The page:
The 26th session of the Assembly of the International Maritime Organization (IMO) was held at IMO Headquarters, London, from 23 November to 4 December 2009. The Assembly is the governing body of the IMO, and all 169 Member States and three Associate Members are entitled to attend, as are the intergovernmental organizations with which agreements of co operation have been concluded, and non-governmental organizations in consultative status with IMO. The Assembly normally meets once every two years in regular session. It is responsible for approving the work programme, voting the budget and determining the financial arrangements of the Organization. It also elects the Council.
A statement from Mrs. Erma Rahming Mackey, Deputy Director of the [Bahamas Maritime Authority](http://www.bahamasmaritime.com), at the start of the Assembly last week noted that The Bahamas was a candidate for re-election to Category C membership on the IMO Council. Category C Council includes member states that have special interests in maritime transport or navigation and whose election to the Council will ensure the representation of all major geographic areas of the world. Elections are by secret ballot cast by representatives of IMO member countries attending the Assembly session.
Delegates from The Bahamas included the Hon. Earl Deveaux, Minister of the Environment; H.E. Paul Farquharson, Bahamas High Commissioner to England and Europe and the Permanent Representative to the IMO; and Mr. Ian Fair, Chairman of the Bahamas Maritime Authority. Also a part of the delegation was the London Team of the Ministry of Foreign Affairs.
At the Vote on November 27, The Bahamas was reelected to the Council, as a Category C Member for the 2010-2011 biennium. BMA Chairman Ian Fair said, *”We are absolutely delighted at our re-election. The Bahamas is well regarded in the maritime world and we certainly punch well above our weight. This was a total team effort and it was very encouraging to see young Bahamians on the team, which augers well for the future.”*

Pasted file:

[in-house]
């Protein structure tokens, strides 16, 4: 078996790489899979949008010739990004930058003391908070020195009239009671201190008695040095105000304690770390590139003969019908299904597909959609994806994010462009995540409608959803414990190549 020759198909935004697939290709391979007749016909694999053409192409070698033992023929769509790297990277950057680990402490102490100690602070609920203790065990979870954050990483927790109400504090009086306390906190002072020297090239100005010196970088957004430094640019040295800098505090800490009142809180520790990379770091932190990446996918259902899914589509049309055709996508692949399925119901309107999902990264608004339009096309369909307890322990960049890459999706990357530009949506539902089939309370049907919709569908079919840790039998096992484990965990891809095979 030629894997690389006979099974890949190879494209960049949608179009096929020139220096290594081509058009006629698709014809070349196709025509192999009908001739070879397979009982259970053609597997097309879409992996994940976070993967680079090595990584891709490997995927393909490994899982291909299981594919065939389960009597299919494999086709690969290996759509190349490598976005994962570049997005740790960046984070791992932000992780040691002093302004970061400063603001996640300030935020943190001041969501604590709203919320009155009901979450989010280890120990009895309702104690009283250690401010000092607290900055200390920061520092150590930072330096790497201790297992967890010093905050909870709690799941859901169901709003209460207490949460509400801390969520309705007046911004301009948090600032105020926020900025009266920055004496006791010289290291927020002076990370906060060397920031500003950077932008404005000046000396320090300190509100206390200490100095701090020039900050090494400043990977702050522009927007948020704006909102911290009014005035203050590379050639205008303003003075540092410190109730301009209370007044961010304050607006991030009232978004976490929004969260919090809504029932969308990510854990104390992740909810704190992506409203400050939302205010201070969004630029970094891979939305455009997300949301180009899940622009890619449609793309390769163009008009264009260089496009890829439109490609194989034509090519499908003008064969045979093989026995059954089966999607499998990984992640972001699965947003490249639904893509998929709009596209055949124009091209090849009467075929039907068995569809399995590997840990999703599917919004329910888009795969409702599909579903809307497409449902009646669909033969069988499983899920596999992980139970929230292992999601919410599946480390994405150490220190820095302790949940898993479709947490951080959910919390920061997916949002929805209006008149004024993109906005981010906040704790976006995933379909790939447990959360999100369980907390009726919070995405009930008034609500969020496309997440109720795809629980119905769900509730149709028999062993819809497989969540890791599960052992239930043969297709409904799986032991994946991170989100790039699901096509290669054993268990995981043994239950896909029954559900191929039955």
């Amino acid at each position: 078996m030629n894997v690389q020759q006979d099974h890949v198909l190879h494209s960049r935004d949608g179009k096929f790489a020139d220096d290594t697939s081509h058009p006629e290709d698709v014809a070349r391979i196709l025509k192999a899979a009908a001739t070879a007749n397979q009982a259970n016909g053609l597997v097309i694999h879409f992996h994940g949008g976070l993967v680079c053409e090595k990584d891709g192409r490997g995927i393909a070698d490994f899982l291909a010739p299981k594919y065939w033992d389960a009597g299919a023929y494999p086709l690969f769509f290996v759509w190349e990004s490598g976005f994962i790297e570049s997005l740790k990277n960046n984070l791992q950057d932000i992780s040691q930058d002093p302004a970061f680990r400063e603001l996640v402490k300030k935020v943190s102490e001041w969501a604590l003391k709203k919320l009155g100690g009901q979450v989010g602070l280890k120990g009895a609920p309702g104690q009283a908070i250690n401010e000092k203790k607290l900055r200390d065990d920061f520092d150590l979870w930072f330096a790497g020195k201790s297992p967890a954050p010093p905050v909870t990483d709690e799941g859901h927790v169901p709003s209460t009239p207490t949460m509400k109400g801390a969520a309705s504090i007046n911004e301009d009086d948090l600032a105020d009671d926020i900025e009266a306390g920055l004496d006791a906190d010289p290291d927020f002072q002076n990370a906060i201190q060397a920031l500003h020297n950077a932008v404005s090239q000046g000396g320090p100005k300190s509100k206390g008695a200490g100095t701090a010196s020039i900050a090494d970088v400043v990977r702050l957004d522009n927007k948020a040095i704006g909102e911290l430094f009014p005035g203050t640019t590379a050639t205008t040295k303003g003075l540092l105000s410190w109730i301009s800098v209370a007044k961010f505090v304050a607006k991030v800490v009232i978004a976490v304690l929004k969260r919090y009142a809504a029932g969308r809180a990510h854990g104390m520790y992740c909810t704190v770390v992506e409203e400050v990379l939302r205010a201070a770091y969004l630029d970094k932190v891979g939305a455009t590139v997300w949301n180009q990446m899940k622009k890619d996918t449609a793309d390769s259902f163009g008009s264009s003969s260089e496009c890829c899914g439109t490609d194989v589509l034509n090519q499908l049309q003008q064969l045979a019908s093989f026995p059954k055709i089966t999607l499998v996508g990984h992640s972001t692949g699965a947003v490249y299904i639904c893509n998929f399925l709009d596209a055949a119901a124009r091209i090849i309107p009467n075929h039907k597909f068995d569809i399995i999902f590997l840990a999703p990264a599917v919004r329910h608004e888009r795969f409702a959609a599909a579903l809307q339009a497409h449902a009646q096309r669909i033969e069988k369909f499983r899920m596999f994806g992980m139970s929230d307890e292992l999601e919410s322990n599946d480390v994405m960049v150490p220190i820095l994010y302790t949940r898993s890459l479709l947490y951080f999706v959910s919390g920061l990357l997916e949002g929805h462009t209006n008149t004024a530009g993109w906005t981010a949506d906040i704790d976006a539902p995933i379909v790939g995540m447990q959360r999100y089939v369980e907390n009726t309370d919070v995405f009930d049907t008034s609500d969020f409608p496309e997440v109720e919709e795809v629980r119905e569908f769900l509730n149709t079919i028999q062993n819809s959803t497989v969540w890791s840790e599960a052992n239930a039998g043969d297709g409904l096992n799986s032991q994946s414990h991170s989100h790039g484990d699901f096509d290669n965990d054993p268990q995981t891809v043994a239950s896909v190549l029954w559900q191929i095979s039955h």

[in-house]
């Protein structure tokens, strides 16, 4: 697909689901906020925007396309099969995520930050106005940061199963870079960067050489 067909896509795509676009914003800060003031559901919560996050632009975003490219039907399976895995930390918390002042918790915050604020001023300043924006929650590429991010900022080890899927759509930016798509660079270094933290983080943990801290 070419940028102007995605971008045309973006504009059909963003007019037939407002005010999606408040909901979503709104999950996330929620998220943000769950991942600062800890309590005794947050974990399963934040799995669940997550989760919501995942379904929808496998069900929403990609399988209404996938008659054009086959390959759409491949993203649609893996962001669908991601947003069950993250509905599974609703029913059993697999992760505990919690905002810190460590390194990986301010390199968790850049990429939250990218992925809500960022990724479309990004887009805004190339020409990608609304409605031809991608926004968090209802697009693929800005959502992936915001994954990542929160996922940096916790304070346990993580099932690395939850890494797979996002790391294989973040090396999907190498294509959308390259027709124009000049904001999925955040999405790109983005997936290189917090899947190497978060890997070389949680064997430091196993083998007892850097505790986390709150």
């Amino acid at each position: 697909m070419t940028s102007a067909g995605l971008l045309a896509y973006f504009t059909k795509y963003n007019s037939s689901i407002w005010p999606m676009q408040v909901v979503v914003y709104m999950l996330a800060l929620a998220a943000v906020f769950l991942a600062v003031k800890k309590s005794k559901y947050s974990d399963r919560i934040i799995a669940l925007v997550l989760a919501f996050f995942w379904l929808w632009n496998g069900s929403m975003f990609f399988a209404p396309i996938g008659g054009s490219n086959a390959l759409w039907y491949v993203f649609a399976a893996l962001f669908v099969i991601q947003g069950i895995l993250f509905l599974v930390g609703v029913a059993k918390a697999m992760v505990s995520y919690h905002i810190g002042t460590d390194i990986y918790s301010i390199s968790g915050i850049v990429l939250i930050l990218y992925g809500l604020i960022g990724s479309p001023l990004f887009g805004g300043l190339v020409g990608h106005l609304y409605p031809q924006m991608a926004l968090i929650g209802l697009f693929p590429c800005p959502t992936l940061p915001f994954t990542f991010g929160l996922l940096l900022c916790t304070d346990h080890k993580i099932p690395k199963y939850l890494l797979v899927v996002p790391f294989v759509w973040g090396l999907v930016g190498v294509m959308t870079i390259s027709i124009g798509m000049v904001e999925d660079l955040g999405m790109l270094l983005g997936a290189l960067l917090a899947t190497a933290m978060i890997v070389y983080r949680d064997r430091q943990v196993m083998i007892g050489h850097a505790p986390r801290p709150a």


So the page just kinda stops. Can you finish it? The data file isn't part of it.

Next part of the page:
The Council membership is for a term of two years. The next IMO Assembly will convene to re-elect the new Council Member States in 2011.
The IMO is a specialised agency of the United Nations for shipping. It was established in 1948 and is devoted exclusively to maritime matters. Its main objective is to facilitate cooperation among governments on technical matters affecting international shipping, such as maritime safety and prevention of pollution from ships. The IMO also deals with legal matters connected with international shipping and facilitation of international maritime traffic. The principal organs of the IMO are the Assembly, the Council and five Committees.
##Leading Ship Registry##
The Bahamas is the third largest ship registry in the world, behind Panama and Liberia respectively. Mrs. Mackey says, *“At the end of September 30, 2009, we had 1700 ships amounting to 52.8 million gross tons registered with the Maritime Authority. The Bahamas is already the premier register for cruise passenger ships worldwide.”*
The Bahamas Ship Registry contributes significant revenues as noted by the Deputy Director, *“Since being established in 1995, the main purpose of the Maritime Authority is to administer the ship register, which has been a major revenue earner for us for the last 33 years.”*
Mrs. Mackey also took the opportunity to speak to The Arbitration Bill 2009, which establishes International Pro-Arbitration Standards and benefits the BMA through strengthening the rule of law. *“The Arbitration Bill will be an added service for The Bahamas and it’s good for us to be an Arbitration Centre, so persons anywhere in the world can come here to settle disputes,”* she said. The Bill provides a ready option for members of BMA’s large ship registry to have their disputes settled in The Bahamas, where their ships are registered.
The United Nations Convention on Recognition and Enforcement of Foreign Arbitral Awards, or the New York Convention, obligates member nations to recognize and enforce international arbitration rules and foreign arbitral awards. The Convention is now in the Schedule to the Arbitration Bill.